Evolution Of Neighbourhoods Essay

2402 words - 10 pages

Shrinking occurs with a reduction in population, producing an increase vacancy and neglect, a predominantly minority population, a reduction in institutional or municipal services available, and a fear of crime. This is the current phase of Detroit's neighbourhood lifecycle. Vacant buildings in the city include houses, retail outlets, commercial buildings, schools and industrial facilities (Eisinger, 2013). Approximately half of the city's parks are closed, half of the streetlights are dark, and the public transportation system is unreliable (Eisinger, 2013). Little remains to attract people to Detroit, and little exists to persuade people to stay, other than a financial inability to relocate. Gentrification or rejuvenation through redevelopment results after dilapidation, abandonment of structures, the appearance of squatters, rampant crime and arson (Hoalst-Pullen, Patterson & Gatrell, 2011). Currently, there seems to little hope of Detroit entering into a phase of gentrification.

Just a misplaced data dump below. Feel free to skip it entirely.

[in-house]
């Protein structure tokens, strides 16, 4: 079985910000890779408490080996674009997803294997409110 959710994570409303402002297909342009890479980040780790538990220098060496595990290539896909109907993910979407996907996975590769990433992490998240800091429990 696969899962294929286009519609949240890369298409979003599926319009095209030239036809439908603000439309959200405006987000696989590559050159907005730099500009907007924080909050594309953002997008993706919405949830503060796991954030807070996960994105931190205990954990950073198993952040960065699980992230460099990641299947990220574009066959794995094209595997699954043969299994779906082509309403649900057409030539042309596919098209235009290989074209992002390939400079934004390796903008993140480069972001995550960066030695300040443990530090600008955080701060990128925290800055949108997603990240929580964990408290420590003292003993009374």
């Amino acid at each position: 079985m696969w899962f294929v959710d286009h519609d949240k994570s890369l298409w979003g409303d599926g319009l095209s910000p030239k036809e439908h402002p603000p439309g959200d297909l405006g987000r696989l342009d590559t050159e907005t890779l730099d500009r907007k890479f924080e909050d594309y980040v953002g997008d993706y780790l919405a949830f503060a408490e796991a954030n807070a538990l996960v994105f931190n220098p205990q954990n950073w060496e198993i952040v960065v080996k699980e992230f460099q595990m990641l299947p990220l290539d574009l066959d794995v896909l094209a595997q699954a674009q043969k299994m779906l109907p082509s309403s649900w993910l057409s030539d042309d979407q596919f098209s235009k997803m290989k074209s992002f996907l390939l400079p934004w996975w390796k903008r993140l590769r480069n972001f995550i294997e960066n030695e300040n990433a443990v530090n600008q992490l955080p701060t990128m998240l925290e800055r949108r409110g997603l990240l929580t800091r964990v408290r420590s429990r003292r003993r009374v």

Globalization, NAFTA, and the global economic downturn of 2008 nearly bankrupt the American automotive industry and nowhere was this felt as significantly as Detroit, the centre of the automotive industry. With the loss of jobs, came a significant loss of Detroit's population, and a high rate of unemployment. Some measures of prosperity indicate the level of economic turbulence in Detroit; in 2000 the per-capita personal income stood 14% above the national average, but by 2007 it has slipped to only 1% above the national average (Harpel, 2011). Interestingly, the income in the outer suburbs of Detroit was 16% above the national average in 2007, while in the inner city; the per-capita income was 18% below the national average (Harpel, 2011). Detroit was at or near the top of unemployment, poverty per capita, and infant mortality, in the 1980’s, while at this time neighbouring communities, such as Oakland County and Grosse Pointe Shores had very high income per capita (Thompson, 1999). In the central business district of the city the housing was cheaper, and as a result the neighborhoods were often seen as less desirable. Over the period 2000-2008, Detroit experienced the loss of over 156,000 manufacturing jobs, which translates to a 40% reduction in the manufacturing sector, and in the first decade of the 21st century, the automotive sector had shed 216,000 jobs (Harpel, 2011). In 2009, Detroit’s unemployment was approximately 22% (Hoalst-Pullen, Patterson & Gatrell, 2011). Because of this, areas of the city that were once middle class deteriorated and became run down. The lack of money in the city resulted in a large spatial variation between the rich and the poor, which was seen to tie in with the racial communities which became more segregated in the cities. In Detroit, in 1990, 79% of the city was Black, and 79% of the surrounding suburbs was White (Goodspeed, n.d.). Affluence fled to the suburbs, while the sparsely populated city centre...

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